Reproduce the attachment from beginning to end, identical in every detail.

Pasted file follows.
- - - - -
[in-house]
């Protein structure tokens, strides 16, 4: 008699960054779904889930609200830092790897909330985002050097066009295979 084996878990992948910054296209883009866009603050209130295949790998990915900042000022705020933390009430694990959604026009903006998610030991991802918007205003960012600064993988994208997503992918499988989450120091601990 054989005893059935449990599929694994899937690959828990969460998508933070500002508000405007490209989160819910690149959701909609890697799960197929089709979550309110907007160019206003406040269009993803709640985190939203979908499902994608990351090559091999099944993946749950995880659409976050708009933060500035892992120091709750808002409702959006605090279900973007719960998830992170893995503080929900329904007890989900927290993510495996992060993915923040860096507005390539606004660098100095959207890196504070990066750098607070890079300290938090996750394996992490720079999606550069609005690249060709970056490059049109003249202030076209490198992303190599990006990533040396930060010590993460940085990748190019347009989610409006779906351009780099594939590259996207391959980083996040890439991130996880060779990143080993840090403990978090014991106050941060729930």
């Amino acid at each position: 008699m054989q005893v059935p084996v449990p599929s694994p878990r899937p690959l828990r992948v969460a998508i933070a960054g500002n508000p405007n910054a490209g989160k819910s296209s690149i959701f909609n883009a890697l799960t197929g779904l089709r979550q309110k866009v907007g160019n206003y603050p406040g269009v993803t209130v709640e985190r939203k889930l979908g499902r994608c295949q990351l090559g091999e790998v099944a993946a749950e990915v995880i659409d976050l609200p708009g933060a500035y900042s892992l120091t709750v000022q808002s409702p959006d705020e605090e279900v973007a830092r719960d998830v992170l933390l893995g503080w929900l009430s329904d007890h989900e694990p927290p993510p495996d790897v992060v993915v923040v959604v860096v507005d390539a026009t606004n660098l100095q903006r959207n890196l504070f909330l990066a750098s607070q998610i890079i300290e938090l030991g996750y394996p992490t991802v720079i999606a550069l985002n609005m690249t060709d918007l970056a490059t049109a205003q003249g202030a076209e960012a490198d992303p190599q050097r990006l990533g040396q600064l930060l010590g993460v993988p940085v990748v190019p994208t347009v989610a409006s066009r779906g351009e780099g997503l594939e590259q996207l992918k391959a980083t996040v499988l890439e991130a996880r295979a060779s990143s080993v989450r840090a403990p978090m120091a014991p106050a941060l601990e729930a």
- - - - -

[in-house]
């Protein structure tokens, strides 16, 4: 008699960054779904889930609200830092790897909330985002050097066009295979 084996878990992948910054296209883009866009603050209130295949790998990915900042000022705020933390009430694990959604026009903006998610030991991802918007205003960012600064993988994208997503992918499988989450120091601990 054989005893059935449990599929694994899937690959828990969460998508933070500002508000405007490209989160819910690149959701909609890697799960197929089709979550309110907007160019206003406040269009993803709640985190939203979908499902994608990351090559091999099944993946749950995880659409976050708009933060500035892992120091709750808002409702959006605090279900973007719960998830992170893995503080929900329904007890989900927290993510495996992060993915923040860096507005390539606004660098100095959207890196504070990066750098607070890079300290938090996750394996992490720079999606550069609005690249060709970056490059049109003249202030076209490198992303190599990006990533040396930060010590993460940085990748190019347009989610409006779906351009780099594939590259996207391959980083996040890439991130996880060779990143080993840090403990978090014991106050941060729930």
């Amino acid at each position: 008699m054989q005893v059935p084996v449990p599929s694994p878990r899937p690959l828990r992948v969460a998508i933070a960054g500002n508000p405007n910054a490209g989160k819910s296209s690149i959701f909609n883009a890697l799960t197929g779904l089709r979550q309110k866009v907007g160019n206003y603050p406040g269009v993803t209130v709640e985190r939203k889930l979908g499902r994608c295949q990351l090559g091999e790998v099944a993946a749950e990915v995880i659409d976050l609200p708009g933060a500035y900042s892992l120091t709750v000022q808002s409702p959006d705020e605090e279900v973007a830092r719960d998830v992170l933390l893995g503080w929900l009430s329904d007890h989900e694990p927290p993510p495996d790897v992060v993915v923040v959604v860096v507005d390539a026009t606004n660098l100095q903006r959207n890196l504070f909330l990066a750098s607070q998610i890079i300290e938090l030991g996750y394996p992490t991802v720079i999606a550069l985002n609005m690249t060709d918007l970056a490059t049109a205003q003249g202030a076209e960012a490198d992303p190599q050097r990006l990533g040396q600064l930060l010590g993460v993988p940085v990748v190019p994208t347009v989610a409006s066009r779906g351009e780099g997503l594939e590259q996207l992918k391959a980083t996040v499988l890439e991130a996880r295979a060779s990143s080993v989450r840090a403990p978090m120091a014991p106050a941060l601990e729930a």